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Fast focusing using a pinned-contact oscillating liquid lens


Liquid lenses are attractive for applications in adaptive optics requiring a fast response1,2. In conventional designs focusing time is limited by liquid inertia and the time it takes for transients in lens shape to subside. As a result, operation is confined to after the oscillations have dampened3,4,5. Here we demonstrate a harmonically driven liquid lens with an oscillating focal length, which can capture any image plane in a given range by grabbing the image ‘in sync’ with the oscillations6. By oscillating the lens, the task of changing the focal length is effectively transformed from a mechanical manipulation to the electronic timing of image capture, which can be achieved much more quickly. High-fidelity imaging is demonstrated at 100 Hz for a millimetre-scale liquid lens, which is driven at resonance and features pinned contact lines. Theoretical predictions show that a significantly faster response is possible with scaled-down lenses.

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Figure 1: Time series of a pinned-contact oscillating liquid lens driven by an external pressure at resonance but with different forcing amplitudes.
Figure 2: Frequency response of liquid lenses.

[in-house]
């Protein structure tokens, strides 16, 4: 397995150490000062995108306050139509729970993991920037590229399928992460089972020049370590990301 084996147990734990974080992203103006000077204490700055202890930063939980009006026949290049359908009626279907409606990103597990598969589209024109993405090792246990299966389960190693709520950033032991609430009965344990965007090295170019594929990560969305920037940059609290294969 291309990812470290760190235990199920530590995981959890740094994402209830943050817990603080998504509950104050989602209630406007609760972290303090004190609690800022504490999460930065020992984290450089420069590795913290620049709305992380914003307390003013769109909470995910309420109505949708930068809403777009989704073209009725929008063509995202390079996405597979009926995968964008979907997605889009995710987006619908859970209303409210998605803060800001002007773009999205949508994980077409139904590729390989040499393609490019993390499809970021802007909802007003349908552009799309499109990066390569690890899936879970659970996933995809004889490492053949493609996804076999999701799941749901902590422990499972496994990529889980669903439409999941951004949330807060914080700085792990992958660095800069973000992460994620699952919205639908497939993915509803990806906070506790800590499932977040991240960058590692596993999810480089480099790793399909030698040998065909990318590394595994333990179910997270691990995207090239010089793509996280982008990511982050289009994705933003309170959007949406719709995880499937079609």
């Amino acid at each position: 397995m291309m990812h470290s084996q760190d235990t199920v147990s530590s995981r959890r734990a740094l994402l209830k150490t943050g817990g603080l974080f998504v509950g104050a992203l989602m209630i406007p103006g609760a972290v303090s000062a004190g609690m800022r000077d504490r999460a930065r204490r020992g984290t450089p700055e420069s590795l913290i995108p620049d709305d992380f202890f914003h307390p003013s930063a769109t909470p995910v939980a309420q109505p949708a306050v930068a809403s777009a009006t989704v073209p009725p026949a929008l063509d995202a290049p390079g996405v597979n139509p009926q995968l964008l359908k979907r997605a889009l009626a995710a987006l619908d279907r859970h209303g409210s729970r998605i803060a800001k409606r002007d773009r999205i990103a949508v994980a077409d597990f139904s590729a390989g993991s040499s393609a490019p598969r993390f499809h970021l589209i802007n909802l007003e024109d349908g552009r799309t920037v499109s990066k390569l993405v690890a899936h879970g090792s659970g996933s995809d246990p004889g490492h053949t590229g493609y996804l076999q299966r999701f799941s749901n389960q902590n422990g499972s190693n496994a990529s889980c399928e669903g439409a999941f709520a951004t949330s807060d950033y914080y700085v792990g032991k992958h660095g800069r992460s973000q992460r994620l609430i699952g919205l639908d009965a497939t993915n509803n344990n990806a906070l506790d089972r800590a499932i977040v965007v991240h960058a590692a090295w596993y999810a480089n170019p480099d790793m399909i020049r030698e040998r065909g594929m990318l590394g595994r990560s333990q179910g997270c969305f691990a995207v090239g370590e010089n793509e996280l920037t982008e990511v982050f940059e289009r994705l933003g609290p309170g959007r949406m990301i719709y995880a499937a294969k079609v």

Figure 3: Predicted and measured motion of the lens along with its respective focal length.
Figure 4: Focusing of a pinned-contact oscillating liquid lens as a function of time.
Figure 5: Frequency response of the pinned-contact oscillating liquid lens.


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The authors thank I. Martinovic for assisting with some of the experiments, P.H. Steen and M.J. Vogel for useful discussions, and H.A. Scarton for lending the precision microphone equipment and his expertise in calibrating the pressure transducers. This work was supported by National Sciences Foundation grant DMII-0500408.

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Correspondence to Amir H. Hirsa.

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López, C., Hirsa, A. Fast focusing using a pinned-contact oscillating liquid lens. Nature Photon 2, 610–613 (2008).

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